A Sensitive Topic

I'm engulfed by midterms, presentations, quizzes, and a business plan this week! Now, throw in an evening with detailed and proper instructions on female and male sensitive exams. These are the prostate and rectal exams for males and the gynecological exams for females. No problem right? We've performed these exams a number of times on the dummies in lab. We have the procedure down pat and know EXACTLY what we are doing. Well, I'll just put things this way: The dummies in lab don't talk back to tell you how to perform the exam or that what you are doing is either uncomfortable, medically sound or, if you are really off-track from being nervous, creepy feeling!

Back to the beginning of the story: Part of the Advanced Clinical Encounters class is to show competency for gender specific sensitive exams by performing the exam on a human being. We don't perform the exams on each other or on volunteers. We have professional instructor models visit our school whose job is to travel between medical schools to instruct students, as the exam is performed. The environment during the exams is very relaxed and upbeat. We have two instructors in the examination room. One instructor is the model and the other is the lecturer or lab instructor.

We are verbally walked through each step of the exam process. As we cover a structure on the body, we are walked through the examination procedure for that structure, what to expect and what normal vs. abnormal findings will look or feel like. Once that section is explained, each student is expected to complete the entire exam for that procedure, including communication with the patient during the examination. We are instructed on key words to use such as "everything appears normal and healthy" as opposed to "everything looks good/great'," as that phrasing can leave some interpretation in meaning to some patients.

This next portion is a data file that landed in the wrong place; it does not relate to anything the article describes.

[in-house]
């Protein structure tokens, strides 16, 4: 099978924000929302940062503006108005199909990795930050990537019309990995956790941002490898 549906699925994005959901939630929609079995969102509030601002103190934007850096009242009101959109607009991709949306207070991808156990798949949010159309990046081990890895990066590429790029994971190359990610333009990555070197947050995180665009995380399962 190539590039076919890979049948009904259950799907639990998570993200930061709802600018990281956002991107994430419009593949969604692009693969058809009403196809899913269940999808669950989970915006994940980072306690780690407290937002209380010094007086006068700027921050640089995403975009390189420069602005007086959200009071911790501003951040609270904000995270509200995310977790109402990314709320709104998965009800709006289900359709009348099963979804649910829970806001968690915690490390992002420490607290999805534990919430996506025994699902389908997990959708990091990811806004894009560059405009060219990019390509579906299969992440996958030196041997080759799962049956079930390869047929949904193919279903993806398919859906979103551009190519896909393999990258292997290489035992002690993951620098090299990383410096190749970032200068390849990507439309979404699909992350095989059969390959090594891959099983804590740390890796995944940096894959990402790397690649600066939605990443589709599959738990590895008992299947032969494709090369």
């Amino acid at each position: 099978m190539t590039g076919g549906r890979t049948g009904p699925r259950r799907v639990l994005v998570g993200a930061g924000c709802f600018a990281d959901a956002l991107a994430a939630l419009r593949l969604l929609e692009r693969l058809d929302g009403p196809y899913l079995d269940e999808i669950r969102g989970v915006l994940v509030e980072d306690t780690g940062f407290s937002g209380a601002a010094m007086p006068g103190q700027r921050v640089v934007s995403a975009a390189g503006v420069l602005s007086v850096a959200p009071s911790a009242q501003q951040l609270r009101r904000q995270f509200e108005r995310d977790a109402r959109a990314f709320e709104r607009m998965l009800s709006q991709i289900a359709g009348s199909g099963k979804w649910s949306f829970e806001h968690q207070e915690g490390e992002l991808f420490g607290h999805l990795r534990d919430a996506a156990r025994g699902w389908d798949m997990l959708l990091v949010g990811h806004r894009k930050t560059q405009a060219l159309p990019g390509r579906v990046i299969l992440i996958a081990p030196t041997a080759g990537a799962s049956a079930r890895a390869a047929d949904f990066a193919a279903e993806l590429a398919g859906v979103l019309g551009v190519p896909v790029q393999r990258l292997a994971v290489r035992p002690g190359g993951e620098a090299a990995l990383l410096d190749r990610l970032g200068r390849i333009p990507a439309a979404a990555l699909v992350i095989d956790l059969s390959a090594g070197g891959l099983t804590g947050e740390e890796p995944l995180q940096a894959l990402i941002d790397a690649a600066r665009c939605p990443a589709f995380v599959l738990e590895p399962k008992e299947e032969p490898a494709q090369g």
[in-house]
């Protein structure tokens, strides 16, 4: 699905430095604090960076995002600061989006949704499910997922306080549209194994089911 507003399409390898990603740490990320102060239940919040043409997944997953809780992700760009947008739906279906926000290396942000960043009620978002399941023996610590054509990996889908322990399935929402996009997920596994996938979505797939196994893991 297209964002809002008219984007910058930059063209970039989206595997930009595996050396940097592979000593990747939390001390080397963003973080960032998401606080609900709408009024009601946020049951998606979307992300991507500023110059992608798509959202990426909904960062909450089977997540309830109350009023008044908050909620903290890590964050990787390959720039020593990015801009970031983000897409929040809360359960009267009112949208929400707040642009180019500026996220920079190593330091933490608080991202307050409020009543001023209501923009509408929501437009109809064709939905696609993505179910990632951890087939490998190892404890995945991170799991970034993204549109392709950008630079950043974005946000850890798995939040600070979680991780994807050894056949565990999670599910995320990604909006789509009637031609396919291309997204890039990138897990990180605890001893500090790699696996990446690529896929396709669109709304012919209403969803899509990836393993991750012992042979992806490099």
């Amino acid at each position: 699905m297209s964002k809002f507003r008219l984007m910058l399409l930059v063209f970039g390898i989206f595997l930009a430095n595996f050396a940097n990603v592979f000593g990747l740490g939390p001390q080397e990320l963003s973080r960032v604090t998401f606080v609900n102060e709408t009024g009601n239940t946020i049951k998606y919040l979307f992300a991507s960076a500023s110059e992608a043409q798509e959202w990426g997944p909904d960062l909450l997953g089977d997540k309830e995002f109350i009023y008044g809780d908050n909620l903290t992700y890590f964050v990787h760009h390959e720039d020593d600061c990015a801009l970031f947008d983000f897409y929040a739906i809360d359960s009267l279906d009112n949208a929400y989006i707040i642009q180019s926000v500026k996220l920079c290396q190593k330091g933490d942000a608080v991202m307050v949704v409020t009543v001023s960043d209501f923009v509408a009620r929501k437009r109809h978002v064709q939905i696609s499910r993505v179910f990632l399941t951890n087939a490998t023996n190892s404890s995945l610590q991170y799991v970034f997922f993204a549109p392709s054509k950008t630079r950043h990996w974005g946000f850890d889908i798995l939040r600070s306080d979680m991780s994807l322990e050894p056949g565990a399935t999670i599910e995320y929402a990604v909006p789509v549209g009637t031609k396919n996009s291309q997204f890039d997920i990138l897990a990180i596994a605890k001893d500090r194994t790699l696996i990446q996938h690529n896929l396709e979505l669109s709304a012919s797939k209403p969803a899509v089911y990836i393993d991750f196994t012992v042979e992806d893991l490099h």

The instructors use plenty of humor and laughs to help the students relax and realize that we are present to learn about the human body and all of it structures, functions and ailments. These exams are provided so that we can learn on a human being. The instructors are gracious enough and comfortable enough to take a group of nervous students and help them concentrate on performing an exam that could help to save a person's life one day. 

Walking into the exam was a bit nerve wracking, especially as a male walking into a female sensitive exam lab scenario. Yet by the time my group had finished the lab session, I was in amazement at the resiliency, structure, form, and function of structures that I had seen in anatomy lab many times in an inert framework. To see these structures in a clinical setting, performing as they do on a live human being was miraculous to me. 

Gathering Update 

All teams who are working on the Gathering are in high gear as we near the weekend of November 9-11!  We have all the speakers confirmed with topics that I hope to share prior to the Gathering weekend. The Opening Ceremony Team is hard at work rehearsing for the big day.

The drummers working outside a couple of weeks ago.
(L-R) Katie, Nakiesha, Wendy, Lauren and Alaina

I'm very proud of everyone who is working hard to make the Gathering a huge success. Our little school is going to shine very brightly because of the students and faculty who make it special!

I am also very grateful this week for the instructors who visit our school and choose to share of themselves for others to learn and perhaps catch a problem early that will save a life someday.